DHARAMSHALA, India -- The 14th Dalai Lama on Monday said a committee of high priests are deliberating over the selection of his successor. The spiritual leader of the Tibetan people also hinted at terminating the traditional practice of finding an infant reincarnation of the Dalai Lama.
In an interview with Nikkei and other news organizations, the 83-year-old said his successor will be "a high lama or high scholar," or a person "around 20 years old."
At least 130,000 Tibetans live in exile, including 85,000 in India. Most of the world's 6 million Tibetans live in the autonomous Tibetan region of western China and regard the Dalai Lama as their spiritual leader.
Though the Dalai Lama did not spell out his intentions, the plan he described is seen as a strategy to keep China from interfering in Tibetan affairs by nominating an infant successor favorable to China.
He also revealed that he once had prostate cancer but is now "completely cured," thanks to radiation therapy he underwent in 2016 in the U.S. He brushed off reports that he is suffering from terminal cancer.
The Dalai Lama has been living in exile, in India, since 1959, after an uprising failed and China abolished the Tibetan government.
Since 1974, he has demanded that Beijing grant Tibet a high degree of autonomy, a shift from the previous demand for independence.
Beijing regards the Dalai Lama as a separatist who still seeks independence.
At the onset of the interview, the Dalai Lama said high priests representing the "people" are deliberating the selection of his successor. "Whether the institution of [the] Dalai Lama should continue or not, it is up to [the] Tibetan people," he said.
The high priests' committee will meet as early as Nov. 29, for the first time since 2011, to discuss a method of succession under which "one elder, truly popular and respected, can be chosen as Dalai Lama."
"I think sooner or later, we should start that kind of practice," he said of naming a new Dalai Lama who is around the age of 20, if a high priest or scholar is not selected. As for infant reincarnation, he said, "eventually [that] becomes [a] disgrace."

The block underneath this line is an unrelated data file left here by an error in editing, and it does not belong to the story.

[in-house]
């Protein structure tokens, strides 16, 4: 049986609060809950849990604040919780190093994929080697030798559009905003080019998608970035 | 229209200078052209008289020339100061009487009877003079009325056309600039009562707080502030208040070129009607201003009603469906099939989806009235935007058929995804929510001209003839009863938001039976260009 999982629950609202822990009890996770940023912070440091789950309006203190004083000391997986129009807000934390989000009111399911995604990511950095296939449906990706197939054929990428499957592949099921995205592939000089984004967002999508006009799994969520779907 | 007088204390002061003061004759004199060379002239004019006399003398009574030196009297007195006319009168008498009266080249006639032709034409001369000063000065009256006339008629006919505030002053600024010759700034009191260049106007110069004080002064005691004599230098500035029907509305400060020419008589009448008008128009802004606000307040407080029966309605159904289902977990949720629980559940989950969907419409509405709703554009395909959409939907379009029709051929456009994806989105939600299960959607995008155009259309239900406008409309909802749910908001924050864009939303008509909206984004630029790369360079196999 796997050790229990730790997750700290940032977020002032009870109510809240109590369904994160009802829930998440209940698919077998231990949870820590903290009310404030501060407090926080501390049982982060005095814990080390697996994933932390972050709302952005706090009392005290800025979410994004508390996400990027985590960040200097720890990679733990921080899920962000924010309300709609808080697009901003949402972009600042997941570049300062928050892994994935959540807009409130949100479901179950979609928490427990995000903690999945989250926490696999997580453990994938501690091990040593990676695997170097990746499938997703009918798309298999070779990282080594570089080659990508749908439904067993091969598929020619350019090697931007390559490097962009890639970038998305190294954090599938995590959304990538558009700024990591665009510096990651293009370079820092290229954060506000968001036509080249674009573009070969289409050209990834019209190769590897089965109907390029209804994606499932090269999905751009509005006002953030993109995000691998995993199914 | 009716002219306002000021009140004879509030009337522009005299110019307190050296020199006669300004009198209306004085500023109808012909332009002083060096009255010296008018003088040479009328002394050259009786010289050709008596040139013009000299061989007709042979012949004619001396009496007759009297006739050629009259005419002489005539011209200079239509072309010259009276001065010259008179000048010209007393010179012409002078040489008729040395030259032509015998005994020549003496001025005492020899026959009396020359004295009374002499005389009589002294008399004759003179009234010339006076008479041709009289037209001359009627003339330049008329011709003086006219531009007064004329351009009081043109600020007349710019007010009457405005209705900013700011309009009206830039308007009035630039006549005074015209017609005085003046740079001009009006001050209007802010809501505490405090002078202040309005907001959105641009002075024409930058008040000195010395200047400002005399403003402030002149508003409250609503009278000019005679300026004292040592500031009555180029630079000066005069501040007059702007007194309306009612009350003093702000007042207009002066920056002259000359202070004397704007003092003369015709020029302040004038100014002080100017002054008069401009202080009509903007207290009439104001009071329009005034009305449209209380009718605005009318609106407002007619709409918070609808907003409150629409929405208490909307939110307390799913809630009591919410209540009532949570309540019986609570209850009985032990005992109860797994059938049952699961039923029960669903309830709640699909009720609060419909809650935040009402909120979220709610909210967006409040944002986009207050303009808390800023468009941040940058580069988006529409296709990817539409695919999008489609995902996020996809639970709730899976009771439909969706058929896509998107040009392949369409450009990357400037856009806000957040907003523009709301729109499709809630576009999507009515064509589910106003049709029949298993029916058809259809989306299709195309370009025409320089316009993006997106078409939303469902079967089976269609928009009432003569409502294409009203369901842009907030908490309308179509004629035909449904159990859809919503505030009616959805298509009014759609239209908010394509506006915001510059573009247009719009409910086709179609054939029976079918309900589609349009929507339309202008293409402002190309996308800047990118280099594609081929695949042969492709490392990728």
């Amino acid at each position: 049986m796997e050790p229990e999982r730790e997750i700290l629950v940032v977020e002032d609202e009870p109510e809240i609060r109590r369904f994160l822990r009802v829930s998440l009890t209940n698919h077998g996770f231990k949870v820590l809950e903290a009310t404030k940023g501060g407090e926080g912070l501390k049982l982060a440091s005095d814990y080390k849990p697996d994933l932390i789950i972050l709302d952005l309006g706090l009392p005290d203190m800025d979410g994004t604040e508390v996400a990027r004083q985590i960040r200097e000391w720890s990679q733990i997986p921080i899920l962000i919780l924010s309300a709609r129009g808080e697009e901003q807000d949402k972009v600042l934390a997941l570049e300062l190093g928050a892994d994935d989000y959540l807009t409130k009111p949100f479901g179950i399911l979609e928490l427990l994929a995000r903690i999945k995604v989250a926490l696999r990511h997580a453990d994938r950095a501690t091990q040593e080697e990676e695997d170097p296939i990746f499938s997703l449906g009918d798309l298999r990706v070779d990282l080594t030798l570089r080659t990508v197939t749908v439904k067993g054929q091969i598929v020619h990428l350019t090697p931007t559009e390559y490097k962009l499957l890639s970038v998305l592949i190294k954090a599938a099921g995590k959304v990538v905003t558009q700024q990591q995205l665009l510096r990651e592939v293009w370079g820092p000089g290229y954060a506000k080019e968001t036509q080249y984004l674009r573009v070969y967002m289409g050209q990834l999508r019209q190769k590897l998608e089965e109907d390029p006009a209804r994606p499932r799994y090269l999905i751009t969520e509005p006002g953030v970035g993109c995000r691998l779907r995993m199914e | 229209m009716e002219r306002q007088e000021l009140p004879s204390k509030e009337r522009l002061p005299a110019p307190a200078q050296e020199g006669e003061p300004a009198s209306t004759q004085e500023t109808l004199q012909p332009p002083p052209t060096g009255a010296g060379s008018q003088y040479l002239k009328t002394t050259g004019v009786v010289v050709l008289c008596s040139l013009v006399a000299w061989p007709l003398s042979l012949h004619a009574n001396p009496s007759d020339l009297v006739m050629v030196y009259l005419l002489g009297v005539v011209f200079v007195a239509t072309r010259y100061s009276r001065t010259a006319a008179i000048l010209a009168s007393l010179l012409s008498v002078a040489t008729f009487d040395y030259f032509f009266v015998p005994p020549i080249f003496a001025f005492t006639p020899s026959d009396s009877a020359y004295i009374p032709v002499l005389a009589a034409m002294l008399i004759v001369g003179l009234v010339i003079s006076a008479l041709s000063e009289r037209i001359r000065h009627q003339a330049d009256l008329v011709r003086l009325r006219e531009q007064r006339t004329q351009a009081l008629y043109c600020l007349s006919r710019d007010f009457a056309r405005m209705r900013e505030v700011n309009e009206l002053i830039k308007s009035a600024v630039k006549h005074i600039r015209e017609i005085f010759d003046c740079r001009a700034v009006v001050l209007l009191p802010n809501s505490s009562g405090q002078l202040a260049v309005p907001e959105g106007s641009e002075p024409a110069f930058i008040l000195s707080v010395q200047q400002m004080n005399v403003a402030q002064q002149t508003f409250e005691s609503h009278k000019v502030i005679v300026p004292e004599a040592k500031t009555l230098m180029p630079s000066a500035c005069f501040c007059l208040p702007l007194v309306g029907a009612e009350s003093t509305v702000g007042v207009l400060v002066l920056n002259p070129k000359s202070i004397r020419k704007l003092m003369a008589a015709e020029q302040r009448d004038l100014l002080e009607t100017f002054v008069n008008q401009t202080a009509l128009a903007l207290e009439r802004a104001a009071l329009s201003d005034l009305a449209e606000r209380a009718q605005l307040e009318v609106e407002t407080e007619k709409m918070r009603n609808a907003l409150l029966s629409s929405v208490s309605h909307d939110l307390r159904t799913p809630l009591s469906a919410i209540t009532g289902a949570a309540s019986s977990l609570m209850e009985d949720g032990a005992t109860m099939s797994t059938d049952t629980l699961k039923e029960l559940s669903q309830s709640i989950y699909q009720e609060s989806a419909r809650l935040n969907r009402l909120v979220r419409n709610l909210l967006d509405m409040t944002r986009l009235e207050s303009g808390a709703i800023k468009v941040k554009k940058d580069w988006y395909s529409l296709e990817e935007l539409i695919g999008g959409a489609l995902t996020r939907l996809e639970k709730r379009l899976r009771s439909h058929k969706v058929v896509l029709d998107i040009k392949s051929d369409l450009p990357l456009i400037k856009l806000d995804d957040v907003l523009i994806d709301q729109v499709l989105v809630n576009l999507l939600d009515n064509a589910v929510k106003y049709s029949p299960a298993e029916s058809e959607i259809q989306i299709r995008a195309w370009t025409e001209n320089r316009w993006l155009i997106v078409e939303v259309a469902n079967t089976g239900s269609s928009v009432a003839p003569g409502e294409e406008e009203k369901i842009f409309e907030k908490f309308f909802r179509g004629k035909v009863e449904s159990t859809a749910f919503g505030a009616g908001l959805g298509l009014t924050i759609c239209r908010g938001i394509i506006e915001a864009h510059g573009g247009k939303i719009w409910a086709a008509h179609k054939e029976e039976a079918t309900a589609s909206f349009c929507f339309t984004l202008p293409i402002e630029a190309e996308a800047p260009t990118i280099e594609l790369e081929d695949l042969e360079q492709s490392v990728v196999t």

China has grown wary about who might succeed the Dalai Lama. Rumor has it that Chinese authorities seek to name a successor on their own, someone who is loyal to Beijing.
In regard to China, he said, "Tibet is historically independent but today it is [of] mutual interest [to have] Tibet in the Republic of China ... as [Tibet] was [a] poor country." He added that he will continue to demand that China preserve the "Tibetan language, culture and environment."
Referring to talks with China on Tibet's demand for a high degree of autonomy, the Dalai Lama said, "Since we don't seek independence, I don't think [political dialogue] is highly necessary."
The talks have been suspended since 2010.
But he showed a forward-looking stance. "I think eventually [the] dialogue will [re-]start," he said.
The Dalai Lama also discussed his thoughts on Myanmar's Rohingya Muslims, who are being persecuted in the Buddhist-majority country. He touched on the famine in Yemen, the Middle East's poorest country, which has been under bombardment by Saudi Arabia, a Sunni-majority country.
"You see in Yemen -- the people, particularly children -- there is starvation. And Syria, very sad, very sad. In this case, the worst thing is that [the conflicts are] in the name of religion. Shia and Sunni -- unthinkable," he said.
The Nobel laureate revealed that through talks and letters over the past year he has urged Aung San Suu Kyi, Myanmar's de facto leader and another winner of the peace prize, to settle the Rohingya problem.
He said Suu Kyi "clearly mentioned that there are internal problems." Hence, he is not able to advise her. "I cannot do anything," he said.